Next up we start to build up the diff cases to hold the diff. Note the nice bearing holder in the middle of the picture below as I will come back to it!
The whole assembly builds up really well, the joins between the diff cases were very close although I did run small amount of grease around them just to make sure they were sealed. I used PTFE tape on the grubscrew into the driveshaft – I use the plumbers tape as it holds well but you can then remove the screw if you have to. I find sometimes with heavy thread lock getting the grubscrew out again can be a pain.
But… once built I tried to turn the driveshaft and the whole unit felt very tight and ‘notchy’. I was not a happy bunny! Took it apart again and decided it was not the shiming that was causing the problem. A quick post on the SWORKz page on Facebook and Kevin Brunsden was straight back to ask if I had made sure that the bearing holder was in tight and to make sure it was tapped well into the diff case.
I took the cases apart and sure enough the bearing holder was not tight against the diff case so I tapped it in and it moved slightly further in. I put the casing back together and the diff was completely different, very smooth. As you go on reading this review you will see that everything goes together really well…in this case it was completely my fault. Don’t doubt the kit LOL.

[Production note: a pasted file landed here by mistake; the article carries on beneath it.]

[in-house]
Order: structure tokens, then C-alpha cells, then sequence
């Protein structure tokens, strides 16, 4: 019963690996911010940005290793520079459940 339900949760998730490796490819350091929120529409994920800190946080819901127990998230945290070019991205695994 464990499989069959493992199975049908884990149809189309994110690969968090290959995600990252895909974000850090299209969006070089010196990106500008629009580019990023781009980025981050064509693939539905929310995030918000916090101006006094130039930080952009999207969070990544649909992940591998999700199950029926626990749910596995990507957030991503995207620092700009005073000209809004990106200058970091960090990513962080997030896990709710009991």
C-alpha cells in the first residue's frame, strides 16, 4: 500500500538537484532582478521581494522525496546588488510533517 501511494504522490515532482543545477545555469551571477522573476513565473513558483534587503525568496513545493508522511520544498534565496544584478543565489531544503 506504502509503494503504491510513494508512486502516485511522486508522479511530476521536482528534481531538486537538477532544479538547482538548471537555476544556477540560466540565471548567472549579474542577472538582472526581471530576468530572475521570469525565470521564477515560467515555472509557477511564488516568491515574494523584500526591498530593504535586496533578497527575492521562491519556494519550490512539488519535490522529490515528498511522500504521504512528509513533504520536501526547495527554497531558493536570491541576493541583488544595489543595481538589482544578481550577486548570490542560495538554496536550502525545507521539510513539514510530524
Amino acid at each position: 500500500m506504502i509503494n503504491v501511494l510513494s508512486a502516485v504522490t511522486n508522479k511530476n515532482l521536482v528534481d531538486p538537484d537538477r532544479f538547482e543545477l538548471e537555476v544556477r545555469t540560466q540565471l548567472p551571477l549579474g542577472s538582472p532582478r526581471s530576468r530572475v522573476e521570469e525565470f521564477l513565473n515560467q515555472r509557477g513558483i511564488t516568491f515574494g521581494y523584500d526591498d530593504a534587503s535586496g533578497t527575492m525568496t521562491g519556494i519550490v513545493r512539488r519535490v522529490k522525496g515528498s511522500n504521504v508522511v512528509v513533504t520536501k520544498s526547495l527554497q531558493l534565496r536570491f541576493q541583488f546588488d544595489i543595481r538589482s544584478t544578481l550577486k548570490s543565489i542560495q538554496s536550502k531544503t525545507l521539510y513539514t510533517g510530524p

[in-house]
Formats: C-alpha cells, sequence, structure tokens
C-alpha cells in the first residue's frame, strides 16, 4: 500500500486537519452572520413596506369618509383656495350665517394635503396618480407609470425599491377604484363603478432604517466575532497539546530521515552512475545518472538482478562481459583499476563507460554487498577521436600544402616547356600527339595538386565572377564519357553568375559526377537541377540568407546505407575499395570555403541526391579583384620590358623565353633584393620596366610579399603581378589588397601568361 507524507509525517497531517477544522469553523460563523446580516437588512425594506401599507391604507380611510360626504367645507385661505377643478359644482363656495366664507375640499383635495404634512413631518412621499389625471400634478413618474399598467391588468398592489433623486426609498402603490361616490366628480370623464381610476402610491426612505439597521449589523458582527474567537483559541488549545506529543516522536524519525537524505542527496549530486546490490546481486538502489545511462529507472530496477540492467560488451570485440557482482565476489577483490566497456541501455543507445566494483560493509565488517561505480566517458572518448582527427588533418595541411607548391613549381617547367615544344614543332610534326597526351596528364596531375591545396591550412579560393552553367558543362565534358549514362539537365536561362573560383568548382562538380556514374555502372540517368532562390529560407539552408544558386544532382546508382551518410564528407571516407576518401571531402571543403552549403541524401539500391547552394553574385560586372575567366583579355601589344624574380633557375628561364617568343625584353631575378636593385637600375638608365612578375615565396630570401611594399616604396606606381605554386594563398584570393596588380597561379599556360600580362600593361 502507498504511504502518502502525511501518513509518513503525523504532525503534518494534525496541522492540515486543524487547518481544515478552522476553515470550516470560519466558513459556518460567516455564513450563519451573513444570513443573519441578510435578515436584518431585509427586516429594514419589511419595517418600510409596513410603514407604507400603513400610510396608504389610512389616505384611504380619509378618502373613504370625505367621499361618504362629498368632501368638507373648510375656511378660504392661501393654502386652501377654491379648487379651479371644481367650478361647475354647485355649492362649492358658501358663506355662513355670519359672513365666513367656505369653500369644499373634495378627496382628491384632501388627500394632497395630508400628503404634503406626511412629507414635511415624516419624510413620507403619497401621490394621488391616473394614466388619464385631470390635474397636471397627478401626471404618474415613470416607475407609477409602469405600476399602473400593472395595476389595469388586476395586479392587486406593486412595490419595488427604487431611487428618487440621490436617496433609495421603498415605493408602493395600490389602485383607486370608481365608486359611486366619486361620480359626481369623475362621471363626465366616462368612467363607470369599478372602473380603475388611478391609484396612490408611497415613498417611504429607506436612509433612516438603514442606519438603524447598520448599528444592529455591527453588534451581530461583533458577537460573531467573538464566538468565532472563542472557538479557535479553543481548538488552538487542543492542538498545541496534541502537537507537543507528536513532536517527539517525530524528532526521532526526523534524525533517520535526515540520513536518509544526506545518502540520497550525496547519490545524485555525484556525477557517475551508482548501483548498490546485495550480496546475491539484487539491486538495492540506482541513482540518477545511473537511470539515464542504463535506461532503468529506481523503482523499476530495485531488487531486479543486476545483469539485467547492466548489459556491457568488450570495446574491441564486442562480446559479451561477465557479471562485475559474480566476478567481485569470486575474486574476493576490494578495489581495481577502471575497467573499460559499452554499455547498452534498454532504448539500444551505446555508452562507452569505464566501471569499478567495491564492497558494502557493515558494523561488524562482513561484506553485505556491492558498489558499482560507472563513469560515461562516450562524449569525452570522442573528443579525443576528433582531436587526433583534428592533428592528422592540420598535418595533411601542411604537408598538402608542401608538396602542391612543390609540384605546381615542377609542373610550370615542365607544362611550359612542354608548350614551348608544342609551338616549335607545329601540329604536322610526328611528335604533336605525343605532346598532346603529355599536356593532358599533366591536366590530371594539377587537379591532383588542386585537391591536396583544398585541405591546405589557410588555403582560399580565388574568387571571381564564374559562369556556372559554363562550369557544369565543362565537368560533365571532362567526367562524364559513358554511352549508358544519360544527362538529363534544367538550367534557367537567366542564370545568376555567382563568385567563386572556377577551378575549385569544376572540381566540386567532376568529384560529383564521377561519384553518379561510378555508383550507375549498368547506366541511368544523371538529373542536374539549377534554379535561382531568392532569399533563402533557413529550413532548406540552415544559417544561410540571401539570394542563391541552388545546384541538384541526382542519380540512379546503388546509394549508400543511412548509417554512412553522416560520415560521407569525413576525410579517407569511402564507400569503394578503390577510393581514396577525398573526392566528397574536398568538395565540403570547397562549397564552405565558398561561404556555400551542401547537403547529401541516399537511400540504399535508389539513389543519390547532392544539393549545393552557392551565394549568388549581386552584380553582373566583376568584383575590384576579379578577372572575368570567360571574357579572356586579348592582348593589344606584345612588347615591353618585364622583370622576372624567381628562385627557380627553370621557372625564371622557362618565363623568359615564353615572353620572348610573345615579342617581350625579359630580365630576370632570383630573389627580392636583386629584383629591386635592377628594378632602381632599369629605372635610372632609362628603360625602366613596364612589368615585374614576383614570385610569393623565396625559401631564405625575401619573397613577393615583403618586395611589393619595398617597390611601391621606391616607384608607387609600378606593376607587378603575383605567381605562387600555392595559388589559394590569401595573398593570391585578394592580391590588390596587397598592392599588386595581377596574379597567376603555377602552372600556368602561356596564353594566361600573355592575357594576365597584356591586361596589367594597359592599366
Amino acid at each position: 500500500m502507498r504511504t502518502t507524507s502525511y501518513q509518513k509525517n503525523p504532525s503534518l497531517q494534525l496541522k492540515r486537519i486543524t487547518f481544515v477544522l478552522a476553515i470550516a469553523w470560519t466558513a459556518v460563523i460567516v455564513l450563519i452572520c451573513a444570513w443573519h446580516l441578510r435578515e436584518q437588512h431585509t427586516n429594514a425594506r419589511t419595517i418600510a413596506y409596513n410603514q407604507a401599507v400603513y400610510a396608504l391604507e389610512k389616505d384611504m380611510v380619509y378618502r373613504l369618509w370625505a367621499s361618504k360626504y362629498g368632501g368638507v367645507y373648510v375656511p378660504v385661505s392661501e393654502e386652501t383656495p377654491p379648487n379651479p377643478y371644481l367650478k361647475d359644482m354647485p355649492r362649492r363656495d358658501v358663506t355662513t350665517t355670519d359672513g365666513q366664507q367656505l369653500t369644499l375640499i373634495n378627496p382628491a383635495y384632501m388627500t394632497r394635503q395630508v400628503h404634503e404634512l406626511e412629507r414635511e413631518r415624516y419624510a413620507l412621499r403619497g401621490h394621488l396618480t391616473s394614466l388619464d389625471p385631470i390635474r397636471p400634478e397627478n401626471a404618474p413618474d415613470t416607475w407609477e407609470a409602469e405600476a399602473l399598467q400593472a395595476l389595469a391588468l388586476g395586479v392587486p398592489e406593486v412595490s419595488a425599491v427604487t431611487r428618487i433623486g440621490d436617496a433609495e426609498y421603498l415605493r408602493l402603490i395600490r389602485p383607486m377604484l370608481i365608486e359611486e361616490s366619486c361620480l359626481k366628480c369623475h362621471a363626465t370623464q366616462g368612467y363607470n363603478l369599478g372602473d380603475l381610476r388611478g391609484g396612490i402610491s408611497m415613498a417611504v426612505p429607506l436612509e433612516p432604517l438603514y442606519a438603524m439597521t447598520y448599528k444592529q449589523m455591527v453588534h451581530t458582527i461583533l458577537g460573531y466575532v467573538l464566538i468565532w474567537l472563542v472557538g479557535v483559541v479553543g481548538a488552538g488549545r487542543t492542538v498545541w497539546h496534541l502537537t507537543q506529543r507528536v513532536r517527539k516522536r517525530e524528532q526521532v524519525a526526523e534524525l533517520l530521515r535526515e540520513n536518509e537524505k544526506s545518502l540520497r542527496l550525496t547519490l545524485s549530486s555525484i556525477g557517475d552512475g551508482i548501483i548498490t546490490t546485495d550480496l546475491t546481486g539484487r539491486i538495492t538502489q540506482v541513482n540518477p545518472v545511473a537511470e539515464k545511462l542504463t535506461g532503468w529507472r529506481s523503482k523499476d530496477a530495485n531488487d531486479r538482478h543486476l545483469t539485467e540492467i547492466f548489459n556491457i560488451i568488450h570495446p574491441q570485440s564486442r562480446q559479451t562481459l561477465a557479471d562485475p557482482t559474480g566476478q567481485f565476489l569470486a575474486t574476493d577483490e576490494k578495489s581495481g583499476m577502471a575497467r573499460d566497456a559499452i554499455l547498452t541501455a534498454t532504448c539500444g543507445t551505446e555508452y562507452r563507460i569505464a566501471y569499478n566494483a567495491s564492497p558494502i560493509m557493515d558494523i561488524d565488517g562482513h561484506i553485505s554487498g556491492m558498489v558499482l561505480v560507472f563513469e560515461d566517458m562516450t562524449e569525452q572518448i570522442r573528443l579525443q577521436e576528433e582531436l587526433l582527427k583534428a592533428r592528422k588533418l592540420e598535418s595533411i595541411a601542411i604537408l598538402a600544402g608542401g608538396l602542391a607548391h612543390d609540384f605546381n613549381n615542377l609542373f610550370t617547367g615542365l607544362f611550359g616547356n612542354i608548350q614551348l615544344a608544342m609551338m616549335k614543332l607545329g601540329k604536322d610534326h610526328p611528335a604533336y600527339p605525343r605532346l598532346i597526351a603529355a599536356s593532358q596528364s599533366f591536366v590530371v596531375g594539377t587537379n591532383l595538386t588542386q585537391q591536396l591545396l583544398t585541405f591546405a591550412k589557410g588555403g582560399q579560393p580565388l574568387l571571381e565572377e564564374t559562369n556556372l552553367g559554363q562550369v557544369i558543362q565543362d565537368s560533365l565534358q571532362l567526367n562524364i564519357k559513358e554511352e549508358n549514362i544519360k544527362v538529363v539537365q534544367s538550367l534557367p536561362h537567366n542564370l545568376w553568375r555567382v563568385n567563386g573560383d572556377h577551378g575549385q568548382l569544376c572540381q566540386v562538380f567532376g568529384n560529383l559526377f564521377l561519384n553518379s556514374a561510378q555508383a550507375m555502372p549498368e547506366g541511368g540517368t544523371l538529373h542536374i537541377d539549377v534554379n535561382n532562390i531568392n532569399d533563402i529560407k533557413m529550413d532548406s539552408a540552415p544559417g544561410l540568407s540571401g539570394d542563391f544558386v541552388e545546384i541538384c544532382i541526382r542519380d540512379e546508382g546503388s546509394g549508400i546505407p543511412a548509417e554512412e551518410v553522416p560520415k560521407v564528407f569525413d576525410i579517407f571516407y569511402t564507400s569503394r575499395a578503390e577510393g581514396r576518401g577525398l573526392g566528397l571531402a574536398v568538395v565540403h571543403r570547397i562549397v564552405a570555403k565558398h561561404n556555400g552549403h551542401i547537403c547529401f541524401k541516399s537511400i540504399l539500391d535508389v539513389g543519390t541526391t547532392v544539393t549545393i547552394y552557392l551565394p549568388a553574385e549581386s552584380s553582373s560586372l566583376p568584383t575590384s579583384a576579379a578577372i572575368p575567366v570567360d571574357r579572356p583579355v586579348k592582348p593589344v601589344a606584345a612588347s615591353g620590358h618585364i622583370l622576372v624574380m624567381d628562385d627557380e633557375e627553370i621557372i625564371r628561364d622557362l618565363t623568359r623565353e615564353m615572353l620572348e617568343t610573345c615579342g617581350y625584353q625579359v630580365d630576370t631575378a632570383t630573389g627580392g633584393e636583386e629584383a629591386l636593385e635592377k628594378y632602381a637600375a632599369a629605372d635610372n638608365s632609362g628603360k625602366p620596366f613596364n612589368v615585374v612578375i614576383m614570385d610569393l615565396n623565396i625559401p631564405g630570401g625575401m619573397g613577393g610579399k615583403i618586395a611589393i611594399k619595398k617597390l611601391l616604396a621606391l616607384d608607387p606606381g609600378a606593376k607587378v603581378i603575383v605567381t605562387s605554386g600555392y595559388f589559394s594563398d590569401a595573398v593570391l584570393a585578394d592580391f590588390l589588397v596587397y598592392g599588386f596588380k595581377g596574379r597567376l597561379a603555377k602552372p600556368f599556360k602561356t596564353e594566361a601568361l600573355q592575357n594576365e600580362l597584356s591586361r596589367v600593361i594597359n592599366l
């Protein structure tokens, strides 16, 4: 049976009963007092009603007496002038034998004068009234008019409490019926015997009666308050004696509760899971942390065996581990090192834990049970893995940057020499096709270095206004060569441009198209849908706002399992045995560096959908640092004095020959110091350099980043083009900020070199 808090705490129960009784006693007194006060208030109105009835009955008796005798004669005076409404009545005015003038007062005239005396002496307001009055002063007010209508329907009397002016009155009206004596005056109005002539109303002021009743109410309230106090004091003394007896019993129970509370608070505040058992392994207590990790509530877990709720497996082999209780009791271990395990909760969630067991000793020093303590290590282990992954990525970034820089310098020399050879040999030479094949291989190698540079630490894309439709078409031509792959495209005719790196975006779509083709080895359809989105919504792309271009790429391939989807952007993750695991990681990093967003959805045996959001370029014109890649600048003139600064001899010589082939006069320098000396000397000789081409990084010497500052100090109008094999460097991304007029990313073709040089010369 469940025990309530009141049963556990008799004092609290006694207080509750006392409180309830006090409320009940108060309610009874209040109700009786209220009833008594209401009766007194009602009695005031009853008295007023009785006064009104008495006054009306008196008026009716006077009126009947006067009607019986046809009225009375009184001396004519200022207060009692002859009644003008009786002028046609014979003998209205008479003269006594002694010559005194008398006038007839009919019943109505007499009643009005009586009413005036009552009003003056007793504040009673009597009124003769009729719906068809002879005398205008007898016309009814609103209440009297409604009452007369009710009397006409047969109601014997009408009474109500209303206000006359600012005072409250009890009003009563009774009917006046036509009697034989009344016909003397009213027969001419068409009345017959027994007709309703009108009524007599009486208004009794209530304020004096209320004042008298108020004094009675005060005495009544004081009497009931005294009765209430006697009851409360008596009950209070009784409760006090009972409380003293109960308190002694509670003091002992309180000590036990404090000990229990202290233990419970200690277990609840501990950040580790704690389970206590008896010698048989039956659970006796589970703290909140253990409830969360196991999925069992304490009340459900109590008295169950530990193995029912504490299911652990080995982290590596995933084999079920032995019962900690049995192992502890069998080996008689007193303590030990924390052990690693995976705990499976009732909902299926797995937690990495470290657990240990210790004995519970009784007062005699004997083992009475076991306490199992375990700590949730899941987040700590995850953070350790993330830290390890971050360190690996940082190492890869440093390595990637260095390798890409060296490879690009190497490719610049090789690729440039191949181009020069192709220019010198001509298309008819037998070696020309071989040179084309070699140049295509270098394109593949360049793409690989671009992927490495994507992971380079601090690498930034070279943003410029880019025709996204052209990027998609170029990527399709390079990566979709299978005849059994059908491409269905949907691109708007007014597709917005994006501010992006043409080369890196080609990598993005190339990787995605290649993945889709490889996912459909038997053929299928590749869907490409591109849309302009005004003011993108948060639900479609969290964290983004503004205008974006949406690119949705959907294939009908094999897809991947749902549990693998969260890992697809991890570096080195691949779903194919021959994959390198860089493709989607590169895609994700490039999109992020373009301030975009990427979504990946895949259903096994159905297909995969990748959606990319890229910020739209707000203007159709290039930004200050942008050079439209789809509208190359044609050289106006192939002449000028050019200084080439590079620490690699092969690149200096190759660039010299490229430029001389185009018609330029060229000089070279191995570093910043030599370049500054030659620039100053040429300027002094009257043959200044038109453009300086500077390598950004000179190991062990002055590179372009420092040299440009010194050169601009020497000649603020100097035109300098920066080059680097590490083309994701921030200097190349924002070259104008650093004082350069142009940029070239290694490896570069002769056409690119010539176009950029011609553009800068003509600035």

Another nice feature of the kit is that they include three different roll bars for front and rear – nice as some other manufacturers have the roll bars as options. I used the kit recommended 2.2mm in the front and 3.0 in the rear.
They went together really well and felt very free;
Next up is the front pillow ball front steering knuckles and very nice they are to. The carbon inserts key onto the pillow ball parts and the fact they are separate could indicate that there are potentially longer/shorter versions in the works.
I basically tightened the knuckle pivot ball nut until the pivot ball would not move and then backed it off again until I got smooth movement in the ball.